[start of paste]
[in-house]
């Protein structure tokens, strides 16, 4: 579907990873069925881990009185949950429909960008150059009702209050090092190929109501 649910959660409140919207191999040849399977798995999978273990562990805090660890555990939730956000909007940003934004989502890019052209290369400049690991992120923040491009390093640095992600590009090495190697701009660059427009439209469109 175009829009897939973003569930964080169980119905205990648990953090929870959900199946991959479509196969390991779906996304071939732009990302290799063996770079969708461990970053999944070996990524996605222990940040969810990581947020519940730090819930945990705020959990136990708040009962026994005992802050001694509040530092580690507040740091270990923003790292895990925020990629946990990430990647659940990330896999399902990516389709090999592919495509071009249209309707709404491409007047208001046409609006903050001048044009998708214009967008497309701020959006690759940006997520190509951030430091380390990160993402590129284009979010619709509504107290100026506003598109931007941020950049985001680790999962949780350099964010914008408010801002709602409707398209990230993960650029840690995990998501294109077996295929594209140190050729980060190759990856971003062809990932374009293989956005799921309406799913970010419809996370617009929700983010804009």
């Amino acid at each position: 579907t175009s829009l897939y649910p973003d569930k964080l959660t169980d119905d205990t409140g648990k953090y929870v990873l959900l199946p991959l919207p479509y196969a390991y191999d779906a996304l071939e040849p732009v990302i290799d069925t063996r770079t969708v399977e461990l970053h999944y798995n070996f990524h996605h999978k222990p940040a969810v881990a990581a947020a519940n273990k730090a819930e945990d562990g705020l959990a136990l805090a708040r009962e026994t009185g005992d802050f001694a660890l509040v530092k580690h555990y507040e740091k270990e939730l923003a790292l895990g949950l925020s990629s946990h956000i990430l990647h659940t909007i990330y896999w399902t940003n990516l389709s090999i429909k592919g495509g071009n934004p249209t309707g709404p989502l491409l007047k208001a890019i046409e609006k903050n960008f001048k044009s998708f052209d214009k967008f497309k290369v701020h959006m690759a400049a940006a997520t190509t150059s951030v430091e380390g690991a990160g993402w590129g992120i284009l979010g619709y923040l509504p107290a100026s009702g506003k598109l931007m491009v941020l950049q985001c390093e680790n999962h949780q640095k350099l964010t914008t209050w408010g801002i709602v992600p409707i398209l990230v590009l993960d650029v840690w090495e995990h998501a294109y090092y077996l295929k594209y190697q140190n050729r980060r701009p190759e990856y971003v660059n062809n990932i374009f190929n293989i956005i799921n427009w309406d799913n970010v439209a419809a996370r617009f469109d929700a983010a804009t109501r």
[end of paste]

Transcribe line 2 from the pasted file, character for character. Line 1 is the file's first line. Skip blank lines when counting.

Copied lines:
């Protein structure tokens, strides 16, 4: 579907990873069925881990009185949950429909960008150059009702209050090092190929109501 649910959660409140919207191999040849399977798995999978273990562990805090660890555990939730956000909007940003934004989502890019052209290369400049690991992120923040491009390093640095992600590009090495190697701009660059427009439209469109 175009829009897939973003569930964080169980119905205990648990953090929870959900199946991959479509196969390991779906996304071939732009990302290799063996770079969708461990970053999944070996990524996605222990940040969810990581947020519940730090819930945990705020959990136990708040009962026994005992802050001694509040530092580690507040740091270990923003790292895990925020990629946990990430990647659940990330896999399902990516389709090999592919495509071009249209309707709404491409007047208001046409609006903050001048044009998708214009967008497309701020959006690759940006997520190509951030430091380390990160993402590129284009979010619709509504107290100026506003598109931007941020950049985001680790999962949780350099964010914008408010801002709602409707398209990230993960650029840690995990998501294109077996295929594209140190050729980060190759990856971003062809990932374009293989956005799921309406799913970010419809996370617009929700983010804009």